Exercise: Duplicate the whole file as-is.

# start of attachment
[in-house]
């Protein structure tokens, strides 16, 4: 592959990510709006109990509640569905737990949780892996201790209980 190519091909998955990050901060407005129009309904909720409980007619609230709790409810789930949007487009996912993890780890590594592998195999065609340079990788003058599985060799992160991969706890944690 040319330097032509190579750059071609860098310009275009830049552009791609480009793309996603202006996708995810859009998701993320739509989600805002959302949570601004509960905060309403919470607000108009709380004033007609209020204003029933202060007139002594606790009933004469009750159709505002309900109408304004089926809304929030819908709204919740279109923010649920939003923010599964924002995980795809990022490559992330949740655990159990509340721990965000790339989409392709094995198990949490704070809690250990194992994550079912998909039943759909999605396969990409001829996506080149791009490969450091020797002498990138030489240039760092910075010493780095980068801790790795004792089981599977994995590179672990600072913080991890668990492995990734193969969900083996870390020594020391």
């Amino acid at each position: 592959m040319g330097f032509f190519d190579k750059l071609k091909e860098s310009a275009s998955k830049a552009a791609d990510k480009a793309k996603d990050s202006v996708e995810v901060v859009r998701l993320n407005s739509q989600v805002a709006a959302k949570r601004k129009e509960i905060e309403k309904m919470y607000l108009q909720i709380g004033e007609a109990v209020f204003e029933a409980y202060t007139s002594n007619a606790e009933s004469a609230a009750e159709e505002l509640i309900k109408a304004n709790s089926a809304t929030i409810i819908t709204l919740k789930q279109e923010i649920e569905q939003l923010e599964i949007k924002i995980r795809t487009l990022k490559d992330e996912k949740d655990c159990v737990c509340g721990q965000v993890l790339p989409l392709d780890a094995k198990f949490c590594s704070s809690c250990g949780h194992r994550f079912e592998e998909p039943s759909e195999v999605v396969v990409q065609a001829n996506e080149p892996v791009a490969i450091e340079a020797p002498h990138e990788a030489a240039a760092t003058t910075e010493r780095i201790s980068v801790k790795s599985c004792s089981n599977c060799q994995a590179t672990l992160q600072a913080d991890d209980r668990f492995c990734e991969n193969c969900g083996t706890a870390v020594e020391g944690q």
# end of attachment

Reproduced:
[in-house]
């Protein structure tokens, strides 16, 4: 592959990510709006109990509640569905737990949780892996201790209980 190519091909998955990050901060407005129009309904909720409980007619609230709790409810789930949007487009996912993890780890590594592998195999065609340079990788003058599985060799992160991969706890944690 040319330097032509190579750059071609860098310009275009830049552009791609480009793309996603202006996708995810859009998701993320739509989600805002959302949570601004509960905060309403919470607000108009709380004033007609209020204003029933202060007139002594606790009933004469009750159709505002309900109408304004089926809304929030819908709204919740279109923010649920939003923010599964924002995980795809990022490559992330949740655990159990509340721990965000790339989409392709094995198990949490704070809690250990194992994550079912998909039943759909999605396969990409001829996506080149791009490969450091020797002498990138030489240039760092910075010493780095980068801790790795004792089981599977994995590179672990600072913080991890668990492995990734193969969900083996870390020594020391």
């Amino acid at each position: 592959m040319g330097f032509f190519d190579k750059l071609k091909e860098s310009a275009s998955k830049a552009a791609d990510k480009a793309k996603d990050s202006v996708e995810v901060v859009r998701l993320n407005s739509q989600v805002a709006a959302k949570r601004k129009e509960i905060e309403k309904m919470y607000l108009q909720i709380g004033e007609a109990v209020f204003e029933a409980y202060t007139s002594n007619a606790e009933s004469a609230a009750e159709e505002l509640i309900k109408a304004n709790s089926a809304t929030i409810i819908t709204l919740k789930q279109e923010i649920e569905q939003l923010e599964i949007k924002i995980r795809t487009l990022k490559d992330e996912k949740d655990c159990v737990c509340g721990q965000v993890l790339p989409l392709d780890a094995k198990f949490c590594s704070s809690c250990g949780h194992r994550f079912e592998e998909p039943s759909e195999v999605v396969v990409q065609a001829n996506e080149p892996v791009a490969i450091e340079a020797p002498h990138e990788a030489a240039a760092t003058t910075e010493r780095i201790s980068v801790k790795s599985c004792s089981n599977c060799q994995a590179t672990l992160q600072a913080d991890d209980r668990f492995c990734e991969n193969c969900g083996t706890a870390v020594e020391g944690q």